HAWAII - Lava lake sinks, spurring quakes. Eight small earthquakes rocked Kilauea Volcano after the lava lake at the summit caldera dropped in elevation Sunday. But the seismic shaking was actually below normal levels. The strongest quake was a magnitude 3.3.

No current tropical storms.

PHILIPPINES - A low-pressure area that state weather forecasters consider a potential cyclone threatened to trigger flash floods and landslides in parts of Luzon and the Visayas as it moved closer to Leyte province before noon Tuesday.


UK trees' fruit ripening '18 days earlier' - Britain's native trees are producing ripe fruit, on average, 18 days earlier than a decade ago, probably as a result of climatic shifts, a study reveals. It shows that acorns are ripening 13 days earlier, while rowan berries are ready to eat nearly a month earlier. Experts warn that one consequence could be that animals' food reserves would become depleted earlier in the winter.
"Some of the changes are really quite big and quite surprising. This caused me to go back and look at the data again to make sure it was valid because even I did not believe it initially." Nature's Calendar, formerly known as the UK Phenology Network, was established in 1998 to collect spring-time information. "But the gap in data was in the autumn So, since about 2000, the scheme has also been collecting data on things such as fruit ripening dates, leaf colour change and fall dates, and the last birds seen. We now have 10 years worth of data that can look at and identify changes. In terms of looking at the fruit-ripening dates and the thing that came out was that they all seem to have steadily advanced over the past decade."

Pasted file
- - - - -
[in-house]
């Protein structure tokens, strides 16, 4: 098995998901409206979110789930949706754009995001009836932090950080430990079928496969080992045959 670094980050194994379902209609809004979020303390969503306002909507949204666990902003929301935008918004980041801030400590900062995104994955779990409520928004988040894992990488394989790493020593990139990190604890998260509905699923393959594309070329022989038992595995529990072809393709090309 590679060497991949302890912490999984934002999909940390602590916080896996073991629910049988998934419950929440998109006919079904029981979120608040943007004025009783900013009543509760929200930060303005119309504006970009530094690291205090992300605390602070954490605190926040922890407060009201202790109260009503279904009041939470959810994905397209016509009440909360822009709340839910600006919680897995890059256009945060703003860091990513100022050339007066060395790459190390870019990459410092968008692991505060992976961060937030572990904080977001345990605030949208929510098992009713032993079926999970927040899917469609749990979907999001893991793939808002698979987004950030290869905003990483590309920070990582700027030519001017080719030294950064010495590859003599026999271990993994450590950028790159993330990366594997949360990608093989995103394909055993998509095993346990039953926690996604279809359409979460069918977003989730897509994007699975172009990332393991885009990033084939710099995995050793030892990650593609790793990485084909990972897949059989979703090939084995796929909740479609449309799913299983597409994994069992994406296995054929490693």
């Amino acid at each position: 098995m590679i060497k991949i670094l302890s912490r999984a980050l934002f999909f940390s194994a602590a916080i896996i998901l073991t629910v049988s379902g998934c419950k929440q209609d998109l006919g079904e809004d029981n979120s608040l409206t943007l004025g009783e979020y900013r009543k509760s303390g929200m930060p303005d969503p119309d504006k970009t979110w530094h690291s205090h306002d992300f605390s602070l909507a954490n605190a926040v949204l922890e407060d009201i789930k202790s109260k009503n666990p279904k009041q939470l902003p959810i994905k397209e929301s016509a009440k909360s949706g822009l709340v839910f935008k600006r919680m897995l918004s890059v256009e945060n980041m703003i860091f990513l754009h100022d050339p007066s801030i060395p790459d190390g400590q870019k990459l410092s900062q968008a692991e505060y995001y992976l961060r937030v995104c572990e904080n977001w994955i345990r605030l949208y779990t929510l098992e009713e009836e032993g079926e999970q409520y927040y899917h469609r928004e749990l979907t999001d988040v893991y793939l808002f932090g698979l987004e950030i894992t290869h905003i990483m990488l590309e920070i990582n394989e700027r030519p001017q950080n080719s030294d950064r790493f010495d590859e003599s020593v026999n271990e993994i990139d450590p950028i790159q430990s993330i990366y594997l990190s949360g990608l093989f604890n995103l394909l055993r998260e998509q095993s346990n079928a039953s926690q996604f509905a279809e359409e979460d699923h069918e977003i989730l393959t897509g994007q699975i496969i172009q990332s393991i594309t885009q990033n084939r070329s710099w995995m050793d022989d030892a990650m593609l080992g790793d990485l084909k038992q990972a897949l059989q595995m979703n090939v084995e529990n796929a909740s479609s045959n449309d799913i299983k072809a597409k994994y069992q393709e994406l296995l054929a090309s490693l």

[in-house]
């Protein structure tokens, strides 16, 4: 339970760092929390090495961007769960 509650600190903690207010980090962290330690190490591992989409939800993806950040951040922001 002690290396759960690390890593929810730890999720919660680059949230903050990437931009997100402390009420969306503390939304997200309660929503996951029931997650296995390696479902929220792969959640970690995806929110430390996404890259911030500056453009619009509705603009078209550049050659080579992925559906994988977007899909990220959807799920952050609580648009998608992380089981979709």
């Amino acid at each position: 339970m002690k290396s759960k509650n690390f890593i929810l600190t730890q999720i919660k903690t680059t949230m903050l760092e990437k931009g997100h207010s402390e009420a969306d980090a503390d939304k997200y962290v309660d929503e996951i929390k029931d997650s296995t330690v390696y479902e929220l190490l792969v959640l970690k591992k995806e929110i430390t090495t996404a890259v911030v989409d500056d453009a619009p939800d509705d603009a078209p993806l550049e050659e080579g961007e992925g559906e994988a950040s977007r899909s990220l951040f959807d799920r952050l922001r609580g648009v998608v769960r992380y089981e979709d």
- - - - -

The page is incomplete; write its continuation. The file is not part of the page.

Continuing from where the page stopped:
It is still uncertain what the ecological consequences of the advances would mean. "Anything that changes out of synchronicity is likely to cause disruption. What the actual consequences will be is slightly harder to work out. In this particular case, if all of this fruit is ripe earlier, and if all the mammals and birds are eating it earlier, what are they going to be feeding on during the rest of the winter? In terms of feeding birds, you have big flocks of thrushes coming down from Scandinavia and feeding on berry crops in Britain, and they tend to do that after they have exhausted the supply of berries in Scandinavia. You get these periods when hedges are being stripped bare, but the birds are going to have to do that earlier because that is when the fruit is ripe."
Although phenological records have shown that the arrival of spring is also advancing, it was "still a bit of a mystery" why the ripe-fruit dates had advanced over the past decade. "There is a very strong correlation between these ripening dates and April temperatures, and that might be a result of flowering dates - it might just be that warmer springs result in earlier flowering dates, and subsequently result in earlier ripening. But it might be a result of more sunshine; longer, warmer summers and therefore earlier ripening. So the exact mechanisms really are still a bit of a mystery. We know it is happening, but we are uncertain why."